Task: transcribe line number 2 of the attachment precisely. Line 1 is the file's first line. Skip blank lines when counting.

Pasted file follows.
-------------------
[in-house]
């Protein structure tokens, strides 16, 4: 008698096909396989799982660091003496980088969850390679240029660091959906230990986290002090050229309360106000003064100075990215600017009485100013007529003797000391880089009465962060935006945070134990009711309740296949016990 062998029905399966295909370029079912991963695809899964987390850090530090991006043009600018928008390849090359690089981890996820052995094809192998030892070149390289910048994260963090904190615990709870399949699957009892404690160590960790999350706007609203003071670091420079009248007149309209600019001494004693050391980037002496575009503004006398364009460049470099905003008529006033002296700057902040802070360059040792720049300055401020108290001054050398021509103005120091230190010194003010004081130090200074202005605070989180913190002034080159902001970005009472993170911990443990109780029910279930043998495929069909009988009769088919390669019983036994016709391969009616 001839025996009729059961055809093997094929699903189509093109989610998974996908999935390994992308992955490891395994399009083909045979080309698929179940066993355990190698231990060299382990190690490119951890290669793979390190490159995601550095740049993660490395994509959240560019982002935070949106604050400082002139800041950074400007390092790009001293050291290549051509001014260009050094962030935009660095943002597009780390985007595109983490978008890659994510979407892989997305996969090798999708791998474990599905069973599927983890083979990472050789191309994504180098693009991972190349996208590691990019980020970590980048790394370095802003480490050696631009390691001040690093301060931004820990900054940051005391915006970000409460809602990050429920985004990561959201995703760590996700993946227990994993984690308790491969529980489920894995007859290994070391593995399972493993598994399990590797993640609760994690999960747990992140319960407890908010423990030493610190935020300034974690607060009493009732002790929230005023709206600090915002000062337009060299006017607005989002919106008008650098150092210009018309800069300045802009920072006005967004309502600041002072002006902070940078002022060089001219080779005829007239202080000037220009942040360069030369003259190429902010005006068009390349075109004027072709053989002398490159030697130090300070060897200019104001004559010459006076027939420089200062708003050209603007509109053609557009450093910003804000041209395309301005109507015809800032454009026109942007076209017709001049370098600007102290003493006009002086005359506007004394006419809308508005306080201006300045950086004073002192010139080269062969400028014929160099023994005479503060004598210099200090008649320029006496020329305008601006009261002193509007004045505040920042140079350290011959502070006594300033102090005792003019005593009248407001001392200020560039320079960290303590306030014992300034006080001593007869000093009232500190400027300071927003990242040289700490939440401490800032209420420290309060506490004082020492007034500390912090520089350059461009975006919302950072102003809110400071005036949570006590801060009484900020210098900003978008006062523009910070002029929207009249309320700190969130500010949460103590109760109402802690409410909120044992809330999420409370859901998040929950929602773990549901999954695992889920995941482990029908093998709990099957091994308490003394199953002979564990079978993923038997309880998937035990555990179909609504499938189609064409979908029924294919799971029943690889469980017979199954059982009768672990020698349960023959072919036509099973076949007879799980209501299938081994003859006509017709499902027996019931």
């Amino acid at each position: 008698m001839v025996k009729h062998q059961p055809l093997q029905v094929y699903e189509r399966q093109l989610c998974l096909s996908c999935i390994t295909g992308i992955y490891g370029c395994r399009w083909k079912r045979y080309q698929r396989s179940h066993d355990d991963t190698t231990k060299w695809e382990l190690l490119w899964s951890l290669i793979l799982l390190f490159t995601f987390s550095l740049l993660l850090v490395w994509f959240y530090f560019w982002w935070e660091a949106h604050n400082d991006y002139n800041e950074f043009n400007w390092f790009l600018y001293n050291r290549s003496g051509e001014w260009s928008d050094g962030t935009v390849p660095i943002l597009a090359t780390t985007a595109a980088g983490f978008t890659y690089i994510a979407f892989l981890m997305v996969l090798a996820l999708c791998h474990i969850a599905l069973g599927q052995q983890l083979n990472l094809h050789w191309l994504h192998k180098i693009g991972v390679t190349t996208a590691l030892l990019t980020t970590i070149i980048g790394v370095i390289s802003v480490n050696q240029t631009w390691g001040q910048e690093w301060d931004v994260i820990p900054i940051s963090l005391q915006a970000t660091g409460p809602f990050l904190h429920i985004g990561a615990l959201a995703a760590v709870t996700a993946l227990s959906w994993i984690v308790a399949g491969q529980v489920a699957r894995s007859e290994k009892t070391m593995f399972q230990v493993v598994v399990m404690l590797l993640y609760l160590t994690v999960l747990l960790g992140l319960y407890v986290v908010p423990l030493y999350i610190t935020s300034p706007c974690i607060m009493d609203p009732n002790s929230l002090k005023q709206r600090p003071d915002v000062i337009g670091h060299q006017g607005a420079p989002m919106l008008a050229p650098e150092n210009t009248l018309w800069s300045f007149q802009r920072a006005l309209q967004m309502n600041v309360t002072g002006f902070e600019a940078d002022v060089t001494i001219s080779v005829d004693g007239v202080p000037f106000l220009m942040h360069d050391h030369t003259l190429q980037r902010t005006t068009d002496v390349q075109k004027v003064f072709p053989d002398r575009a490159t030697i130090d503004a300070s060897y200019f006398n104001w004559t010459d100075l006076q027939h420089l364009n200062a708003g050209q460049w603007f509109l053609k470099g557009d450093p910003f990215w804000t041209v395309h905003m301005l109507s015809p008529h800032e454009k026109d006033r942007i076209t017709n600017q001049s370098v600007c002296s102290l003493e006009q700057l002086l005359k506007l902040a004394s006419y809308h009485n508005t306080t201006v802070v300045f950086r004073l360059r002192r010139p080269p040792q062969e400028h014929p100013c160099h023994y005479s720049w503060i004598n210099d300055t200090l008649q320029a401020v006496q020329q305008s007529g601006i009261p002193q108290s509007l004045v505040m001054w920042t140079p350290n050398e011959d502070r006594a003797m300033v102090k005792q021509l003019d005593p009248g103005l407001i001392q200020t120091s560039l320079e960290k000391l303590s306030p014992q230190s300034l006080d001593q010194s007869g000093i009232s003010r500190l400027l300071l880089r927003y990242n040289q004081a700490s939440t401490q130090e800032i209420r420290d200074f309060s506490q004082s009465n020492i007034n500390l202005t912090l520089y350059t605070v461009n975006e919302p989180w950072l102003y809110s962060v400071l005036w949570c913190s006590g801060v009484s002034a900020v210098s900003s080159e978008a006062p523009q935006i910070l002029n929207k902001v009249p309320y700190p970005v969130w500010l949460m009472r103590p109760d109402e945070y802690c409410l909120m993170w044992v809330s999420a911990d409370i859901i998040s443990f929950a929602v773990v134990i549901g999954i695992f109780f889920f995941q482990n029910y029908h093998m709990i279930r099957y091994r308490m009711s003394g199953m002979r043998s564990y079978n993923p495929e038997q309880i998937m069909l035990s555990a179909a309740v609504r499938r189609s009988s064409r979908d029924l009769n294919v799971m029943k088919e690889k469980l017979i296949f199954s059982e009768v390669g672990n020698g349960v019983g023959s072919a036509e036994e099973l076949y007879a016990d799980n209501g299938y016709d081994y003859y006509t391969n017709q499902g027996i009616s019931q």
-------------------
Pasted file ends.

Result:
């Protein structure tokens, strides 16, 4: 008698096909396989799982660091003496980088969850390679240029660091959906230990986290002090050229309360106000003064100075990215600017009485100013007529003797000391880089009465962060935006945070134990009711309740296949016990 062998029905399966295909370029079912991963695809899964987390850090530090991006043009600018928008390849090359690089981890996820052995094809192998030892070149390289910048994260963090904190615990709870399949699957009892404690160590960790999350706007609203003071670091420079009248007149309209600019001494004693050391980037002496575009503004006398364009460049470099905003008529006033002296700057902040802070360059040792720049300055401020108290001054050398021509103005120091230190010194003010004081130090200074202005605070989180913190002034080159902001970005009472993170911990443990109780029910279930043998495929069909009988009769088919390669019983036994016709391969009616 001839025996009729059961055809093997094929699903189509093109989610998974996908999935390994992308992955490891395994399009083909045979080309698929179940066993355990190698231990060299382990190690490119951890290669793979390190490159995601550095740049993660490395994509959240560019982002935070949106604050400082002139800041950074400007390092790009001293050291290549051509001014260009050094962030935009660095943002597009780390985007595109983490978008890659994510979407892989997305996969090798999708791998474990599905069973599927983890083979990472050789191309994504180098693009991972190349996208590691990019980020970590980048790394370095802003480490050696631009390691001040690093301060931004820990900054940051005391915006970000409460809602990050429920985004990561959201995703760590996700993946227990994993984690308790491969529980489920894995007859290994070391593995399972493993598994399990590797993640609760994690999960747990992140319960407890908010423990030493610190935020300034974690607060009493009732002790929230005023709206600090915002000062337009060299006017607005989002919106008008650098150092210009018309800069300045802009920072006005967004309502600041002072002006902070940078002022060089001219080779005829007239202080000037220009942040360069030369003259190429902010005006068009390349075109004027072709053989002398490159030697130090300070060897200019104001004559010459006076027939420089200062708003050209603007509109053609557009450093910003804000041209395309301005109507015809800032454009026109942007076209017709001049370098600007102290003493006009002086005359506007004394006419809308508005306080201006300045950086004073002192010139080269062969400028014929160099023994005479503060004598210099200090008649320029006496020329305008601006009261002193509007004045505040920042140079350290011959502070006594300033102090005792003019005593009248407001001392200020560039320079960290303590306030014992300034006080001593007869000093009232500190400027300071927003990242040289700490939440401490800032209420420290309060506490004082020492007034500390912090520089350059461009975006919302950072102003809110400071005036949570006590801060009484900020210098900003978008006062523009910070002029929207009249309320700190969130500010949460103590109760109402802690409410909120044992809330999420409370859901998040929950929602773990549901999954695992889920995941482990029908093998709990099957091994308490003394199953002979564990079978993923038997309880998937035990555990179909609504499938189609064409979908029924294919799971029943690889469980017979199954059982009768672990020698349960023959072919036509099973076949007879799980209501299938081994003859006509017709499902027996019931």